Friday, June 4, 2010

Criminal Charges for Industrial Fatatlies in Michigan

The State of Michigan has filed criminal charges against a masonry contractor at a University of Michigan construction project in the wake of the death of a worker who plummeted 40 feet off an unguarded scaffolding.  According to a report at, Davenport Masonry operates as a criminally dangerous contractor and yet it continues its work on the elite Michigan campus.

This is from Juliana Keeping's article:

"A Michigan masonry company has been criminally charged in the death of a journeyman who fell from scaffolding while working on a University of Michigan construction project.

In a felony criminal complaint filed in Washtenaw County District Court, the Michigan Attorney General's Office charged Holt-based Davenport Masonry with violating the Michigan Occupational Safety and Health Act, causing the death of an employee.

[T}he complaint, filed in April, [alleges] the company failed to create hazard-free work place, which caused the February 2008 death of Leo Felty, Jr.  Felty died in February 2008 after falling 40 feet from scaffolding while working on the $42 million U-M Museum of Art addition. The Pinckney man stepped backward off an unguarded end of the scaffolding and died on impact, according to the Michigan Occupational Safety and Health Administration investigation report."
It is rare that criminal charges are filed in occupational injury and fatalities although we should expect more of this after the astounding Massey Coal Mine and DeepWater Oil Platform disasters.  Any idea, why?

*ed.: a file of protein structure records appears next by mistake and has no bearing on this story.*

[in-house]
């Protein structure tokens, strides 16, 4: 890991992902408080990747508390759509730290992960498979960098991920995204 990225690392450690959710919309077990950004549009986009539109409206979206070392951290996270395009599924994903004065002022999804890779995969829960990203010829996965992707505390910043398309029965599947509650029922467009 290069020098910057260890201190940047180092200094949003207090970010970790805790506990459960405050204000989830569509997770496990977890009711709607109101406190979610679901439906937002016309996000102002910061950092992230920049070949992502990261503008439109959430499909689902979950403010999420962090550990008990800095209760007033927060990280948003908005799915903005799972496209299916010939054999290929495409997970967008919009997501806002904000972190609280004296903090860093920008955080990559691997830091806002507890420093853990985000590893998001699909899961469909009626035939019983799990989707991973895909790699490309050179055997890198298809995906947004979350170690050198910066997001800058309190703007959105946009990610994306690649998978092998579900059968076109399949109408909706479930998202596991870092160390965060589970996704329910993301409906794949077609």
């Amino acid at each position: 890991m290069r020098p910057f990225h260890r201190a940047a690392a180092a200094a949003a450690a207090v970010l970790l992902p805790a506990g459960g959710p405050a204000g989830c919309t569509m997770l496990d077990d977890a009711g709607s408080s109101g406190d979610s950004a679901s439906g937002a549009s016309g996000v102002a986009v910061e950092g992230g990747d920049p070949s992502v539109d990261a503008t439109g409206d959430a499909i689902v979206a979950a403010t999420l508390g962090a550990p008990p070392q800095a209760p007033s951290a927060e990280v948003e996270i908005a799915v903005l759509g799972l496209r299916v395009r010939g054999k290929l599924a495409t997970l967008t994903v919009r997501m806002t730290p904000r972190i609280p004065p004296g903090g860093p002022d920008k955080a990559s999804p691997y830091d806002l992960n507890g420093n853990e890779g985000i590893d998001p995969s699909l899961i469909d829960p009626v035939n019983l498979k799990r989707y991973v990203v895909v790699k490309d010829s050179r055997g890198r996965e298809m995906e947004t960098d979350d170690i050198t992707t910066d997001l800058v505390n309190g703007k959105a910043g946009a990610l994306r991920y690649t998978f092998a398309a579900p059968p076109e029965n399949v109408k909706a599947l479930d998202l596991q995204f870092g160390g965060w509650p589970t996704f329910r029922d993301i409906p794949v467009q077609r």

Let me suggest that the pendulum has swung too far in the direction of non-regulation and the scaling back on civil remedies for injured workers and their families.  In OurState, the business-friendly legislature and Supremes steadily circumscribed the rights of injured workers to hold employers liable for near-criminal conduct.  When heinous injuries do occur community and societal outrage can only be expressed by resort to criminal prosecutions.  If civil remedies were available would there be the clamoring for the sorts of criminal prosecutions we now demand of BP, Massey Coal, and these contractors who find it convenient not to insist on basic safety procedures?  I doubt it.

Previously, on Bad Lawyer, I talked about my client who suffered severed electric shock while performing maintenance at an electrical substation.  The employer in that case killed two prior employees (including their own daughter!) through the same practices that maimed my client.  The legal liability under the law of OurState at this time required that we demonstrate that the practices that injured my client were "substantially certain to cause injury."  OurState's law-givers, in response to the business lobbyists including the Chamber of Commerce, thought this "intentional tort" law too onerous.  After several re-draftings were "stuck down" by the Supremes, OurState Big Business interests finally were able to buy enough Supreme Court justices to have the legislative reform of this statutory "reform" upheld in a recent ruling. 

I await the next scandalous killing of a worker by an OurState employer, let's see how long it takes for an angry electorate to demand criminal prosecution of the industrial culprit.  You see, in our system money is justice, or else.

1 comment:

  1. How does one initiate a criminal complaint against a branch of local government that refuses to investigate the complaint because the investigation involves investigating local government's own law enforcement?